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Muscle Mass Linked Differently To Healthy Bones For Men And Women

It is common knowledge that as we age we lose a percentage of muscle mass with every decade and our bones also become less dense if we do not take proper care through diet and exercise. However, little attention has been paid so far on how muscle mass affects the complexion of our skeletal system both in terms of internal and external microstructure. A recent study conducted by Mayo Clinic has looked at this very aspect and put forth some very interesting findings that were published in the medical periodical titled, Journal of Bone and Mineral Research (JBMR). (1)

According to lead researcher, Nathan LeBrasseur, Ph.D from the Department of Physical Medicine and Rehabilitation and the Robert and Arlene Kogod Center on Aging at Mayo Clinic, “Our study adds to the growing body of evidence supporting the highly integrated nature of skeletal muscle and bone, and it also provides new insights into potential biomarkers that reflect the health of the musculoskeletal system.” (2)

The study conducted by Mayo Clinic looked at how muscle mass affected two aspects of the skeleton, namely, bone architecture and bone strength. The study examined a total of 589 people out of which, 272 were women. The age of the population under study ranged from 20 to 97 years of age. Bone strength as well as architecture was assessed using high-resolution imaging technologies that were sharp at distinguishing the cortical layer of the bone network from the trabecular layer.

The cortical layer of the bone is a superficial and external layer of the bone that surrounds the marrow cavity and is compact in nature. It’s main function is to support the body, protect organs, help in movement and store and release chemicals including calcium. (3) The trabecular layer is internal layer of softer bone mainly comprising of spongy tissue at the core of vertebral bones in the spine and at the end of long bones inn mature adults. The main function of this layer is to cancellous bone tissue is to supply osteoprogenitor cells that help in the formation and growth of new bone. (4)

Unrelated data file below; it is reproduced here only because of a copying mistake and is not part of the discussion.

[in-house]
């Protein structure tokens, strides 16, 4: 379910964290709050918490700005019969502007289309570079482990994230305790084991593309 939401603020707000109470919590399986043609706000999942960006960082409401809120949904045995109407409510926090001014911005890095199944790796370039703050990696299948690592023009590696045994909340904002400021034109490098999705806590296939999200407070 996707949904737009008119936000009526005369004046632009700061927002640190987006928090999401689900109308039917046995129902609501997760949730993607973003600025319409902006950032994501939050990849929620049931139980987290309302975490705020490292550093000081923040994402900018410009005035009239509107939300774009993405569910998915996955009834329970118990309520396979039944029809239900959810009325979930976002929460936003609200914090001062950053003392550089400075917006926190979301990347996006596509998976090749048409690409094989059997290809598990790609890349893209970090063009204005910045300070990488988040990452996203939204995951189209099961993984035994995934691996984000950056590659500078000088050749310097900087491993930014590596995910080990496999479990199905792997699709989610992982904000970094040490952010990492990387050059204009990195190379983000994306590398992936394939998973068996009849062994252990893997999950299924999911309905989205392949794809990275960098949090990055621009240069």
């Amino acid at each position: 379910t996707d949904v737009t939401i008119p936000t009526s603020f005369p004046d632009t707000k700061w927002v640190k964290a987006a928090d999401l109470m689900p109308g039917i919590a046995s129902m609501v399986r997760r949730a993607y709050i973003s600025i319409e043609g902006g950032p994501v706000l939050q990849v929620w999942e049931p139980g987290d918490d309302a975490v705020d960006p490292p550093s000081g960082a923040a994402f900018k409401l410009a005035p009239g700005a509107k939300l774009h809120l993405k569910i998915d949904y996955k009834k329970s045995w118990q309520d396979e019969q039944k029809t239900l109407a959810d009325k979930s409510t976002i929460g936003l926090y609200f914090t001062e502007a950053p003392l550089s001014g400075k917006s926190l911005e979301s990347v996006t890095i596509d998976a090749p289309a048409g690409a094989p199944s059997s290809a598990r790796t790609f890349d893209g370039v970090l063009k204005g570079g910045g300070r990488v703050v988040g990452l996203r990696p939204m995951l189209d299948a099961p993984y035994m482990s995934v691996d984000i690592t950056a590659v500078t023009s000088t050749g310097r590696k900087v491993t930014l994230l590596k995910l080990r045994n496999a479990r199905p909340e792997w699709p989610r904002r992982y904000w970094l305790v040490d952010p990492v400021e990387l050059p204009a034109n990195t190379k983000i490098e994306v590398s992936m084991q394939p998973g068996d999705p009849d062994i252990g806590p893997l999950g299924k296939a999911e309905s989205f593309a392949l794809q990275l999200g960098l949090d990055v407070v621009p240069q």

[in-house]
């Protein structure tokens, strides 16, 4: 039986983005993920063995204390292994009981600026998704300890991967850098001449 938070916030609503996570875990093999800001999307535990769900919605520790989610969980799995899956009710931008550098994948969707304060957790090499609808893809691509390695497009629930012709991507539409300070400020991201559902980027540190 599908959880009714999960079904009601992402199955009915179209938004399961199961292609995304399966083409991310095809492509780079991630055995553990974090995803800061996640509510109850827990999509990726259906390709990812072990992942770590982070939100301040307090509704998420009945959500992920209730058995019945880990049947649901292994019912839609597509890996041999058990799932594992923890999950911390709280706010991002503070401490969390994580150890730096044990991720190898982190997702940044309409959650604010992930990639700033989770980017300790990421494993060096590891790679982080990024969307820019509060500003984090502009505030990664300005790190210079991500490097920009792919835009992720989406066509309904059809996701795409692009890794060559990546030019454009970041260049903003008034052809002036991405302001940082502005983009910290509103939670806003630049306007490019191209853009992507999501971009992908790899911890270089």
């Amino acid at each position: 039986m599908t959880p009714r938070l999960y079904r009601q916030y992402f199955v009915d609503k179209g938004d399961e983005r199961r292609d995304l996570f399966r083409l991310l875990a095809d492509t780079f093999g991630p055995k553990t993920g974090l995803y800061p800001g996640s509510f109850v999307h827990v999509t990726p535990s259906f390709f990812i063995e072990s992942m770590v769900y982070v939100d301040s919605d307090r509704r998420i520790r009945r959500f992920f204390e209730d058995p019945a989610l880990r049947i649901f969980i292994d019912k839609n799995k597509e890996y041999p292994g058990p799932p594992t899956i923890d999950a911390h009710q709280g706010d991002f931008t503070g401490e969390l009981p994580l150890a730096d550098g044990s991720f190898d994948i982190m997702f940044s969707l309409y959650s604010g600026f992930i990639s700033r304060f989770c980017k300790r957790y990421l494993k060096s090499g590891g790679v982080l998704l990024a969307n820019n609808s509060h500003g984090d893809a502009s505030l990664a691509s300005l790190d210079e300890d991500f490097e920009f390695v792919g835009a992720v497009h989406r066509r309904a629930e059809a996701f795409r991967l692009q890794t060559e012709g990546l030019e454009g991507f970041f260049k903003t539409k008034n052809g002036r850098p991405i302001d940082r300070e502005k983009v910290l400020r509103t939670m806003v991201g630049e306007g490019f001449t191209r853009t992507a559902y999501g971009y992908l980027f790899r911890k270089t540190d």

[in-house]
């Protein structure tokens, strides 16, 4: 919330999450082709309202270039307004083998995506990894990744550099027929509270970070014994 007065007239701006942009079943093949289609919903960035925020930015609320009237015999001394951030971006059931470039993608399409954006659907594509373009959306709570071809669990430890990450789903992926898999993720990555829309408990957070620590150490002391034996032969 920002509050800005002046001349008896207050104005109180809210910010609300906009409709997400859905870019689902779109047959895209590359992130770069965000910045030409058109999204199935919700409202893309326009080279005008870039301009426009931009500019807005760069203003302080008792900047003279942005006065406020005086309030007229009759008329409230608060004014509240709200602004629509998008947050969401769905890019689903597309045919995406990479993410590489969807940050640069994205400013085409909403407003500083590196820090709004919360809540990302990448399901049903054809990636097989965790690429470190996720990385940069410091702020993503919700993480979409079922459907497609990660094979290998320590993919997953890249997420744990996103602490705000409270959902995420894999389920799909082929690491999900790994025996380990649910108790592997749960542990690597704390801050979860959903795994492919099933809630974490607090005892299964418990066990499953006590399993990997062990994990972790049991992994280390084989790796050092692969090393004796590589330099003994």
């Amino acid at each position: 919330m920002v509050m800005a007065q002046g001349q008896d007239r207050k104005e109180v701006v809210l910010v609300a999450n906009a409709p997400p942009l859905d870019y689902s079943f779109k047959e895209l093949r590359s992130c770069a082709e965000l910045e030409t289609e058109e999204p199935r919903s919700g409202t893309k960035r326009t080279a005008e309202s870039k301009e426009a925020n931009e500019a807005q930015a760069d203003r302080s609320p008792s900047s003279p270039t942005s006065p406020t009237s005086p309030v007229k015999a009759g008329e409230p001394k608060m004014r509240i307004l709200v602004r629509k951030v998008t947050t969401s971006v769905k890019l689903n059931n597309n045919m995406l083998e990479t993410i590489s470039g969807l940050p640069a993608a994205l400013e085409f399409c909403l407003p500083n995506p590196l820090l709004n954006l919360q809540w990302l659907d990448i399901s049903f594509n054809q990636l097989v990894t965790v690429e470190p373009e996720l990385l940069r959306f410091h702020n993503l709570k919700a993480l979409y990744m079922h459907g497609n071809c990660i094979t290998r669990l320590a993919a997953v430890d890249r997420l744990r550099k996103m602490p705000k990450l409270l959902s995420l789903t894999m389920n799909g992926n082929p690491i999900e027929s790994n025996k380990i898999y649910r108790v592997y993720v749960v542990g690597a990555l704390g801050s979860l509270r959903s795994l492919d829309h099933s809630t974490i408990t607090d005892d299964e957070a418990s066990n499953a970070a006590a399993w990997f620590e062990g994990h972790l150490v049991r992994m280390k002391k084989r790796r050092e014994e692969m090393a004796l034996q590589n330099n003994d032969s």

The Mayo study found that muscle mass is indeed associated with bone strength but at different places of the anatomy for women and men.

In women, muscle mass was strongly connected to cortical (outer bone strength) at load-bearing location such as:

  • Lumbar spine
  • Tibia (shin)
  • Hip

Again, for women muscle mass was strongly connected to the micro-architecture of the tribecular bone (internal spongy bone tissue) at the forearms which are a non load-bearing site. This increases chances of fracture especially after menopause at this site unless good muscle mass is maintained.

As per Dr. LeBrasseur, “We found IGFBP-2, which has already been linked to osteoporotic fractures in men, is a negative biomarker of muscle mass in both sexes. This finding could potentially be used to determine people who are at a particular risk for falls and associated fractures. As we develop a better understanding of the complex relationship between muscle and bone, we may find new strategies for early identification and treatment of muscle loss, bone density loss and treatment for osteoporosis.” (5)


  1. Healthy Muscle Mass Linked to Healthy Bones, but There Are Gender Differences; Science Daily News; Web July 2012;
  2. Study links healthy muscle mass to healthy bones; Arthritis Research U.K; Web July 2012;
  3. Cortical Bone; Wikipedia; Web July 2012;
  4. Cancellous Bone Definition; Spine-Health; Web July 2012;
  5. Study Finds Gender Differences in Health Muscles, Bones; Mayo Clinic; Web July 2012;

Abstract of the technical report may be accessed at:

  1. Skeletal muscle mass is associated with bone geometry and microstructure and serum IGFBP-2 levels in adult women and men; JBMR – Via Wiley Online Library; Web July 2012;;jsessionid= FF3437BA7FB5CF23EA85680A801C43C8.d02t01

Author: Monica Straith, BS

Monica is the PR and Outreach Manager and Fitness Lead at AlgaeCal. She’s an ACE Certified Personal Trainer and Nutrition Specialist, and has a B.S. and B.A. from the University of Wisconsin-Madison, where she played varsity soccer for four years. Monica pulls from her experience in athletics and health to contribute to AlgaeCal and has also been featured on myfitnesspal blog, Prevention, and Huffington Post.


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